We offer top quality soil and amendments for your lawn, garden or other landscape project. We have a variety of soil options, from amendments to add to your soil to the already mixed Gardner's Choice, the complete soil package.

Topsoil Quality Guidelines

We offer top quality soil and amendments for your lawn, garden or other landscape project. We have a vareity of soil options, from amendements to add to your soil to the already mixed Gardner's Choice, the complete soil package.

Topsoil Quality Guidelines

At Georgia Ground Cover we make an effort to provide you with quality soils and amendments. Here are some things to consider when looking at purchasing soils. Four main chemical and physical properties influence topsoil quality: soluble salts, pH, texture, and organic matter. The sodium adsorption ratio (SAR) is an additional property to consider if salinity and/or soil pH approach unacceptable levels. It is imperative that topsoil meet specific standards for these properties. If soil falls outside of acceptable ranges for any one of the properties, reject the material or realize the need to spend considerable time and money improving soil conditions before plants will thrive. The old cliche' "an ounce of prevention is worth a pound of cure" applies to acquiring quality topsoil. Make a concerted effort to acquire high quality soil, even if it costs more initially. It will be less expensive in the long term than treating recurring problems and having to replace landscape plants that fail due to poor soil conditions.





What soil is best for your needs?
We sell top quality soil with all the organic content you need.

First of all, you can not judge soil by its color. Just because some soil might be darker or blacker than another does not mean that one soil is preferable over the other. Secondly, things to consider when buying soil, besides color, are mineral an nutrient contents, organic inclusion of material, soil ph, texture, and water and aeration issues. Some soils consist of more clay and others of more silt. Some have more organic material such as humus and potash. More>>> Garden & Soil

Quality topsoil is the basis for quality landscapes. The growth rate, health and visual appearance of landscape plants are directly related to soil quality. Quality topsoil is also a limited resource. As urban development continues, locating quality topsoil becomes more difficult and the price increases.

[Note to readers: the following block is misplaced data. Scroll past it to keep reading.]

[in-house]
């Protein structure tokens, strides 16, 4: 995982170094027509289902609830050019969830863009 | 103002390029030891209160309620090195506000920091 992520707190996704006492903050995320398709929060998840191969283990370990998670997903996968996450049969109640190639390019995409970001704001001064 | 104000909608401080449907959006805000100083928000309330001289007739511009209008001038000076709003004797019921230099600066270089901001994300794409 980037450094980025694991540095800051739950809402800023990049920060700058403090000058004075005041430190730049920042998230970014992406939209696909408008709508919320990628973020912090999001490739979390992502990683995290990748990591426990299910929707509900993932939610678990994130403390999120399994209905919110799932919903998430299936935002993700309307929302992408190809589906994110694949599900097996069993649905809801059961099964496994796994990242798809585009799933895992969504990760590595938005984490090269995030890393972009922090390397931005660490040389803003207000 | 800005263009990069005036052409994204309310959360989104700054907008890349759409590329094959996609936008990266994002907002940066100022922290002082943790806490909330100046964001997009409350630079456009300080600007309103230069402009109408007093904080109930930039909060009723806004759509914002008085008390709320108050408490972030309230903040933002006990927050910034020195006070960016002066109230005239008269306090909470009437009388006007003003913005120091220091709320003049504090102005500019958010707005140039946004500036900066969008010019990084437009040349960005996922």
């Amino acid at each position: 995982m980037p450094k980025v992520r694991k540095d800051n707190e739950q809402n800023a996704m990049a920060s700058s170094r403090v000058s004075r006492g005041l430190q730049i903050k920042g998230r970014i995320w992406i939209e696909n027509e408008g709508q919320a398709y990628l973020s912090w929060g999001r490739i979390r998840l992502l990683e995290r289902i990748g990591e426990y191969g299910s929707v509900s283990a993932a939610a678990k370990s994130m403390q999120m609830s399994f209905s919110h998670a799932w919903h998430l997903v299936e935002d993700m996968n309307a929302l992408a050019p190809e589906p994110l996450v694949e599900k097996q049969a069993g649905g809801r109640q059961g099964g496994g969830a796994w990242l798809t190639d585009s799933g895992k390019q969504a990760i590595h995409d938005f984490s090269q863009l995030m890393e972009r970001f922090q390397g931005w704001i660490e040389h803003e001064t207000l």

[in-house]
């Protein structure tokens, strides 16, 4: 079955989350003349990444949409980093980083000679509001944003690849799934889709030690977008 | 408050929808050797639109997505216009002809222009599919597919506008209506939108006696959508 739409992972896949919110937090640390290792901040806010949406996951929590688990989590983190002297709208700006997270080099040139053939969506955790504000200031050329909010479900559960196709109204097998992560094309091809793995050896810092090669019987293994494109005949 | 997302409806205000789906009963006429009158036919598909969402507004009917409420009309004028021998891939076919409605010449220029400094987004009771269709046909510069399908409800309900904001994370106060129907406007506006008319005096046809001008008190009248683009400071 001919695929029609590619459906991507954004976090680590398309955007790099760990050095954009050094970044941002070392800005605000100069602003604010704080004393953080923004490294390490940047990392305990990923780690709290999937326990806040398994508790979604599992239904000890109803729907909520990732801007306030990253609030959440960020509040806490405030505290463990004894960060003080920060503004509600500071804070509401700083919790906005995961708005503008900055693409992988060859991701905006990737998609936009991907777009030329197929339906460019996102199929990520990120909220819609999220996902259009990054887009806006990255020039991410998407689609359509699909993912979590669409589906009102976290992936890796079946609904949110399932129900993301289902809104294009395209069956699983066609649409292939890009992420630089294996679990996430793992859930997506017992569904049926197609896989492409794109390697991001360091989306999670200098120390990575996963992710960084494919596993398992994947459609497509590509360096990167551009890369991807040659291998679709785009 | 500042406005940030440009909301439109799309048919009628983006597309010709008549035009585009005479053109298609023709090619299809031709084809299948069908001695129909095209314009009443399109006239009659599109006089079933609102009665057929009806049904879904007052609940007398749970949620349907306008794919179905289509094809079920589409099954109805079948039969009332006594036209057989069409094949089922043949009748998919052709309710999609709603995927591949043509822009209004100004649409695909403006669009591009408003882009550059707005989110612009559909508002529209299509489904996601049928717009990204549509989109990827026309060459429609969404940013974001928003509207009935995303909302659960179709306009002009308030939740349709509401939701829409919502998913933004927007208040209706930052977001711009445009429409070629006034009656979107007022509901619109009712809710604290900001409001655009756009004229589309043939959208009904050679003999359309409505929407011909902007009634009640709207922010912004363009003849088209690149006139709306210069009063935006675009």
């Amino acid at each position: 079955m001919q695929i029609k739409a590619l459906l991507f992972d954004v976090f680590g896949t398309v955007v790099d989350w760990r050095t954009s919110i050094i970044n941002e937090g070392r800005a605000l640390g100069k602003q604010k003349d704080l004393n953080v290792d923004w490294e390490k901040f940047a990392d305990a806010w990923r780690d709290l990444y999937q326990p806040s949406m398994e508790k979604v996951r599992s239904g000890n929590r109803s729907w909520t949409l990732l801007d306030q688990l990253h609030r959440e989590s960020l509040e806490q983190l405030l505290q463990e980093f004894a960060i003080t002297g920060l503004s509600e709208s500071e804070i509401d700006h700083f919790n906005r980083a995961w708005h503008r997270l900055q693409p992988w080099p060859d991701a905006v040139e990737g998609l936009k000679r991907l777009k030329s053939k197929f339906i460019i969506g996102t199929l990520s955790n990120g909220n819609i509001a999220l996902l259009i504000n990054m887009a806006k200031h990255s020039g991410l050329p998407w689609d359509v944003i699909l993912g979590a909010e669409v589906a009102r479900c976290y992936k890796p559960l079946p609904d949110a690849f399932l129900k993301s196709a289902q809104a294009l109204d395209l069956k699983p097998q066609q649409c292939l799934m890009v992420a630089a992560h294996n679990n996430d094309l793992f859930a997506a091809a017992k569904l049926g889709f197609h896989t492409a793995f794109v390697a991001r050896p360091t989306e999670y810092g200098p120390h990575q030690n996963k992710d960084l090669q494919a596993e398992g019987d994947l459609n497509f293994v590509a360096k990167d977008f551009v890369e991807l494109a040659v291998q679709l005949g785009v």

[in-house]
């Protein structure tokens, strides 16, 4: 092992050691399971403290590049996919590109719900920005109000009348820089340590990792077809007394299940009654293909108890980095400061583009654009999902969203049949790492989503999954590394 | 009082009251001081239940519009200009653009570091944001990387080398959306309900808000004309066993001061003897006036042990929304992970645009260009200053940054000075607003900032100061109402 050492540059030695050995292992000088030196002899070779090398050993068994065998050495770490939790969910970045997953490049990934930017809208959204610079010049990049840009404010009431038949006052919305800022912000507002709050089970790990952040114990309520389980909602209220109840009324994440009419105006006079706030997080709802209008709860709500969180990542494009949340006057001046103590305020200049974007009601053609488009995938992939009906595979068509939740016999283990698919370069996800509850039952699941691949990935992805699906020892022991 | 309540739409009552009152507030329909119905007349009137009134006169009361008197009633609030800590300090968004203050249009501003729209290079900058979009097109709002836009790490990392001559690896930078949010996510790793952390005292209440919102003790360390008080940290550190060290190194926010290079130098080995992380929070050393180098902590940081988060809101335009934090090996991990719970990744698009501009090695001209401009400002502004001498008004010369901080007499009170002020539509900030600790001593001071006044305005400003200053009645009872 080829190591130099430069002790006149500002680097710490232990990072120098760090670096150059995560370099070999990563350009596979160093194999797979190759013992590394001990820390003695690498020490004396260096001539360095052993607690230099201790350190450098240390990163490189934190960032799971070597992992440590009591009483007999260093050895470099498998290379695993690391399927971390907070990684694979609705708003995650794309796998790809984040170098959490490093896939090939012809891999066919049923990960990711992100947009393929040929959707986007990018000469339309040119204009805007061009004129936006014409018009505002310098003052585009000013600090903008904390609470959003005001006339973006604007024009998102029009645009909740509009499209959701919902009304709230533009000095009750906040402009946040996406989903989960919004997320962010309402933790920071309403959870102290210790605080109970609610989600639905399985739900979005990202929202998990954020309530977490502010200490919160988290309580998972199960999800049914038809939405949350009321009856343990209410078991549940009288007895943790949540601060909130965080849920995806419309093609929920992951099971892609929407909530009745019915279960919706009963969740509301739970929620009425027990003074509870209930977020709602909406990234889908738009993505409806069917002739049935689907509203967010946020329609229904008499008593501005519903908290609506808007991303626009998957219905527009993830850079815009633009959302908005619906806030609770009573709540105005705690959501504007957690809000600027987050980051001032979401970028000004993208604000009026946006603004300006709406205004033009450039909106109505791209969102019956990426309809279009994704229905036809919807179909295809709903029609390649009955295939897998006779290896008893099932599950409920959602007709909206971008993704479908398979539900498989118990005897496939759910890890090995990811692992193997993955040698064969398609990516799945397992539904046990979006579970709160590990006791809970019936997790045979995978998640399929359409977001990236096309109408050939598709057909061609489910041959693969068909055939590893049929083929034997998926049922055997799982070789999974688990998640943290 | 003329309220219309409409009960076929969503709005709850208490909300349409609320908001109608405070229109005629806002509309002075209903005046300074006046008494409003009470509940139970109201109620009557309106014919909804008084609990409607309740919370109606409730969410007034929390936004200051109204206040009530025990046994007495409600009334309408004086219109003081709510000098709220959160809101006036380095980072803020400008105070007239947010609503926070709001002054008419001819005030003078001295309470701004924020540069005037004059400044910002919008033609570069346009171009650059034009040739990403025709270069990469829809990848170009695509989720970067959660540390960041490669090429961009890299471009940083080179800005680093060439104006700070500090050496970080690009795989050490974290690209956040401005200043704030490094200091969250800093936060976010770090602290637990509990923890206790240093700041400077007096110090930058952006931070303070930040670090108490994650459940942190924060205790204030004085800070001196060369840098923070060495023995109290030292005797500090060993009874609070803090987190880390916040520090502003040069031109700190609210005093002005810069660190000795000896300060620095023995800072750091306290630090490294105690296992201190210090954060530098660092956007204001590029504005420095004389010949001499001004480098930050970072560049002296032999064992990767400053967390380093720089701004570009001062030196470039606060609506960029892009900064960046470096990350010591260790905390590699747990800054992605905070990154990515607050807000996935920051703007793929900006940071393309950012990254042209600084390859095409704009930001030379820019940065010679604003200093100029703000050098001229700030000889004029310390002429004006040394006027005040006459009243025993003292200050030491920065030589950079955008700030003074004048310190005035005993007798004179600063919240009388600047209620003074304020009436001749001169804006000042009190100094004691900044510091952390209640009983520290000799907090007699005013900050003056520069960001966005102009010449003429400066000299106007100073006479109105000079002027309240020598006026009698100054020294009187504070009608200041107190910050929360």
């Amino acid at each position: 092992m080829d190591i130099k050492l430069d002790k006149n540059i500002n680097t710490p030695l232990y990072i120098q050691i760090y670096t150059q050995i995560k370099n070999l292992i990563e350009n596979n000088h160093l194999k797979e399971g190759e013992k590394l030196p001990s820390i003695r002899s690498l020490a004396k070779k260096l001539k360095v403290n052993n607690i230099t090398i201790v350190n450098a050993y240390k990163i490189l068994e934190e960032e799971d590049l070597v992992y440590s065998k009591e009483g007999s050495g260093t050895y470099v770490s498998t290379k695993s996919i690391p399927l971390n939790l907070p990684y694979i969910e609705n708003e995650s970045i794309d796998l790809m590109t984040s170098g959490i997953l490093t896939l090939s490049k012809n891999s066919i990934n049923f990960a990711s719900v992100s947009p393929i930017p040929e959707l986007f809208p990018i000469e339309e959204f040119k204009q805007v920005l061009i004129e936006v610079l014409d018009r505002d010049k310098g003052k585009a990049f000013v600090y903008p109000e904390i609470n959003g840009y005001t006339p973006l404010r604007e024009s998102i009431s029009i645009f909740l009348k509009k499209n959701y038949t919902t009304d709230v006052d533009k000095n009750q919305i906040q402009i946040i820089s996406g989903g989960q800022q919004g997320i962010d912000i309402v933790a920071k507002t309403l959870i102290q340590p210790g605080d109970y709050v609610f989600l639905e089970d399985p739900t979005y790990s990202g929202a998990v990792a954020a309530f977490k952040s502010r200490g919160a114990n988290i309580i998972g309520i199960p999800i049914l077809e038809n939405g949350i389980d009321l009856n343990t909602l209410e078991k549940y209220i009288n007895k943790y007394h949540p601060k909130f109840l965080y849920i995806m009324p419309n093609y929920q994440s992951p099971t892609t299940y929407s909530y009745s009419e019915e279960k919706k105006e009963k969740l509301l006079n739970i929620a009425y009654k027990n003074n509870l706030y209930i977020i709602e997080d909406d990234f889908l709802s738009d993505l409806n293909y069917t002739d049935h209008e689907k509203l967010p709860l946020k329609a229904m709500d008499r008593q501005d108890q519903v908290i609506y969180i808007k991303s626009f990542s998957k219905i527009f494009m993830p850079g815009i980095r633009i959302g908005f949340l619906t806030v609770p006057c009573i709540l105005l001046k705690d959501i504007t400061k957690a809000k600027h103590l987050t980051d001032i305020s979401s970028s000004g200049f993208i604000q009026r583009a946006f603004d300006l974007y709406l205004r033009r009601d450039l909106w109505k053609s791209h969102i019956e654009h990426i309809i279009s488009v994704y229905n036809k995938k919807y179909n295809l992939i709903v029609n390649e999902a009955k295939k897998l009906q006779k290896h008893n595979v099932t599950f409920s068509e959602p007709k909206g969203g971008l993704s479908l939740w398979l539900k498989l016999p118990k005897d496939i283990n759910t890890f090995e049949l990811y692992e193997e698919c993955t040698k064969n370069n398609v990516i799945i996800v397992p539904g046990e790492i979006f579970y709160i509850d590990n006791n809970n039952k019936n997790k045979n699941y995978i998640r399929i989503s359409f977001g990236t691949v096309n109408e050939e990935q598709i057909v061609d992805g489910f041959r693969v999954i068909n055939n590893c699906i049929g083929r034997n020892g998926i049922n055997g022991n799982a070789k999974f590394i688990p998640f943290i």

Fill Dirt Cheap, good for filling in natural areas
Top Soil Affordable, average local soil. Some rocks and debris
Screened Top Soil Quality screened soil. Minimal debris and rock
Planting Mix Screened soil and conditioner mix. Ready to go!
Perennial Mix Screened, special blend. Sandy soil.
Gardner's Choice* Special blend. Ready for planting.
Compost Horse and cow manure mix with shavings.
Soil Conditioner Humus and aged pine. Standard amendment
GGC's Recommended Favorite

Inspecting Your Soil

There may be situations where a soil test is not possible, or where it is desirable to make a final inspection of the soil before delivery to the landscape site. In these cases certain visual indicators may be used to assess soil quality. Realize that visual appearance alone is not a good indicator of soil quality. A material may look like a quality topsoil while it is unacceptable due to high salinity, pH, or other factors. The following is a list of characteristics to look for when inspecting a soil:

Check for signs of salt crusting or crystals on the surface. Soils high in soluble salts have light colored deposits on their surface. Take a sample of soil and attempt to crush a few dry aggregates. Ideally, dry aggregates crumble under pressure. Be suspicious of material that is extremely hard. Hard soils indicate low organic matter or high clay content. Remember that this soil will behave similarly in the landscape.
Wet a few aggregates and break them down to individual sand, silt and clay particles. Does the material feel gritty (indicating high sand), smooth (indicating high silt), or sticky (indicating high clay)? Ideally, there should be a combination of some gritty, smooth, and sticky particles. Recall that this material will behave in a similar way when wet in the landscape.

Check topsoil color. Generally, light colored materials have lower organic matter contents than dark brown or black soils. Soils that are very light or white may contain excess salt and/or lime. Excess lime aggravates nutrient deficiencies, particularly iron chlorosis.

In some situations, purchasing topsoil is essential to create a successful landscape. In others, the purchased soil may be little or no better than soil already on site. Before making the decision to purchase new topsoil, determine whether the soil will be any better than material already on the site. If possible, have both soils tested. Compare the test results with these guidelines. Determine the cost of purchasing new topsoil and if the money is better spent improving the soil already on site.

Soils with the 'Ideal' classification for all of the properties described in this guide have virtually no limitations for growing common landscape plants. Soils with the 'Acceptable' classification may require selection of plants which are tolerant of those conditions (e.g., high pH), or modification to improve soil conditions. 'Unacceptable' class soils require major improvements before most landscape plants will survive.
Adapted From: Topsoil Quality Guidelines for Landscaping: Rich Koenig, Utah State University Cooperative Extension, and Von Isaman, QA Consulting and Testing



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